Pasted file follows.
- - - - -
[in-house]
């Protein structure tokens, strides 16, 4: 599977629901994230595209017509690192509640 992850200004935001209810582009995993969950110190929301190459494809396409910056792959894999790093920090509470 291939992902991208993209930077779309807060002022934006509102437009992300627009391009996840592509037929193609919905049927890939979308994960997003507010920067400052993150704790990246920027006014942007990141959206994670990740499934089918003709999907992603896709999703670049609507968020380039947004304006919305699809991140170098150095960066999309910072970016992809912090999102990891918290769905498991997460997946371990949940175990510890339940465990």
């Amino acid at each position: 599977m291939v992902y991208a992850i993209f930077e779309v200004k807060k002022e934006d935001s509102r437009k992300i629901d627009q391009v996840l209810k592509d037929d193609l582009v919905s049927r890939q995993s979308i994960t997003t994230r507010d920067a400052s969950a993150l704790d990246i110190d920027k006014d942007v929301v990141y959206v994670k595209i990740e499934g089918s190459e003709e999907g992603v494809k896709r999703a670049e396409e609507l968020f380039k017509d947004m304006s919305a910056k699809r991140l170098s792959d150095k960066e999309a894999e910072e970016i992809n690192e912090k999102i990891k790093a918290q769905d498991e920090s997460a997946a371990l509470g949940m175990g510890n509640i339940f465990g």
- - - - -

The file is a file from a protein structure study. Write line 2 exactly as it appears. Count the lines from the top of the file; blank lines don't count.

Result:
């Protein structure tokens, strides 16, 4: 599977629901994230595209017509690192509640 992850200004935001209810582009995993969950110190929301190459494809396409910056792959894999790093920090509470 291939992902991208993209930077779309807060002022934006509102437009992300627009391009996840592509037929193609919905049927890939979308994960997003507010920067400052993150704790990246920027006014942007990141959206994670990740499934089918003709999907992603896709999703670049609507968020380039947004304006919305699809991140170098150095960066999309910072970016992809912090999102990891918290769905498991997460997946371990949940175990510890339940465990």